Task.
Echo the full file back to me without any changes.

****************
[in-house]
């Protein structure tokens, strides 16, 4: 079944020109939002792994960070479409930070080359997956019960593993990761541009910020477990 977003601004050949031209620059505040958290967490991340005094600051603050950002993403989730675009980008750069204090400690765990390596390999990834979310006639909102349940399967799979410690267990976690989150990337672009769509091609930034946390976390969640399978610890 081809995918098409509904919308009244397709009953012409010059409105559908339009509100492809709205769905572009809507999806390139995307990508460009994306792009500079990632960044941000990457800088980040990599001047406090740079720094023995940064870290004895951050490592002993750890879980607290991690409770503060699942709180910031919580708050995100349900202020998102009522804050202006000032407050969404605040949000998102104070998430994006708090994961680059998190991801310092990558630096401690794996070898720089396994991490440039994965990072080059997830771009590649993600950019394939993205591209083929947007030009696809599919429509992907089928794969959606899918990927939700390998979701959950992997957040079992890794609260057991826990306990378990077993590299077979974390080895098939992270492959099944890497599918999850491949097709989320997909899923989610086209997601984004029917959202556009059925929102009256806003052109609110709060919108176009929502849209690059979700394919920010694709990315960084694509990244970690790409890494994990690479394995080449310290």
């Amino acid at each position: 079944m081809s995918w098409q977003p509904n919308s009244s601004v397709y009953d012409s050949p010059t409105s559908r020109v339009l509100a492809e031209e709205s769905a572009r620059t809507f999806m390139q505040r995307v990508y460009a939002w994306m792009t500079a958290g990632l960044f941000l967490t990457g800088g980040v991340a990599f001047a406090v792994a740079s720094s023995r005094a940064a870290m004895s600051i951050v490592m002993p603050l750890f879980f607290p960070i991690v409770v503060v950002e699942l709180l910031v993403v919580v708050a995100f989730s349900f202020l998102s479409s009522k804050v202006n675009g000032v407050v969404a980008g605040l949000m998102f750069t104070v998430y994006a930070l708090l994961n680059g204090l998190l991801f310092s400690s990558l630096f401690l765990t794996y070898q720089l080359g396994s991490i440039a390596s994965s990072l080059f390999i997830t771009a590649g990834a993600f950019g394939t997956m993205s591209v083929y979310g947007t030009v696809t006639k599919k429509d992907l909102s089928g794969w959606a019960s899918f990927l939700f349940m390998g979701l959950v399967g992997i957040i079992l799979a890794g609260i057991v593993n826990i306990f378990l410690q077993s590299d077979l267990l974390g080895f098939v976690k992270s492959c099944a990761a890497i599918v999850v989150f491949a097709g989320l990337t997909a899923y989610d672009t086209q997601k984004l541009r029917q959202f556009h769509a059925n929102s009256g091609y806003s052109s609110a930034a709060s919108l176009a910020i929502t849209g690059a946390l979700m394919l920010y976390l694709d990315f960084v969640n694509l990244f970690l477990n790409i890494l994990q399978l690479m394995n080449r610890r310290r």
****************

[in-house]
């Protein structure tokens, strides 16, 4: 079944020109939002792994960070479409930070080359997956019960593993990761541009910020477990 977003601004050949031209620059505040958290967490991340005094600051603050950002993403989730675009980008750069204090400690765990390596390999990834979310006639909102349940399967799979410690267990976690989150990337672009769509091609930034946390976390969640399978610890 081809995918098409509904919308009244397709009953012409010059409105559908339009509100492809709205769905572009809507999806390139995307990508460009994306792009500079990632960044941000990457800088980040990599001047406090740079720094023995940064870290004895951050490592002993750890879980607290991690409770503060699942709180910031919580708050995100349900202020998102009522804050202006000032407050969404605040949000998102104070998430994006708090994961680059998190991801310092990558630096401690794996070898720089396994991490440039994965990072080059997830771009590649993600950019394939993205591209083929947007030009696809599919429509992907089928794969959606899918990927939700390998979701959950992997957040079992890794609260057991826990306990378990077993590299077979974390080895098939992270492959099944890497599918999850491949097709989320997909899923989610086209997601984004029917959202556009059925929102009256806003052109609110709060919108176009929502849209690059979700394919920010694709990315960084694509990244970690790409890494994990690479394995080449310290």
């Amino acid at each position: 079944m081809s995918w098409q977003p509904n919308s009244s601004v397709y009953d012409s050949p010059t409105s559908r020109v339009l509100a492809e031209e709205s769905a572009r620059t809507f999806m390139q505040r995307v990508y460009a939002w994306m792009t500079a958290g990632l960044f941000l967490t990457g800088g980040v991340a990599f001047a406090v792994a740079s720094s023995r005094a940064a870290m004895s600051i951050v490592m002993p603050l750890f879980f607290p960070i991690v409770v503060v950002e699942l709180l910031v993403v919580v708050a995100f989730s349900f202020l998102s479409s009522k804050v202006n675009g000032v407050v969404a980008g605040l949000m998102f750069t104070v998430y994006a930070l708090l994961n680059g204090l998190l991801f310092s400690s990558l630096f401690l765990t794996y070898q720089l080359g396994s991490i440039a390596s994965s990072l080059f390999i997830t771009a590649g990834a993600f950019g394939t997956m993205s591209v083929y979310g947007t030009v696809t006639k599919k429509d992907l909102s089928g794969w959606a019960s899918f990927l939700f349940m390998g979701l959950v399967g992997i957040i079992l799979a890794g609260i057991v593993n826990i306990f378990l410690q077993s590299d077979l267990l974390g080895f098939v976690k992270s492959c099944a990761a890497i599918v999850v989150f491949a097709g989320l990337t997909a899923y989610d672009t086209q997601k984004l541009r029917q959202f556009h769509a059925n929102s009256g091609y806003s052109s609110a930034a709060s919108l176009a910020i929502t849209g690059a946390l979700m394919l920010y976390l694709d990315f960084v969640n694509l990244f970690l477990n790409i890494l994990q399978l690479m394995n080449r610890r310290r």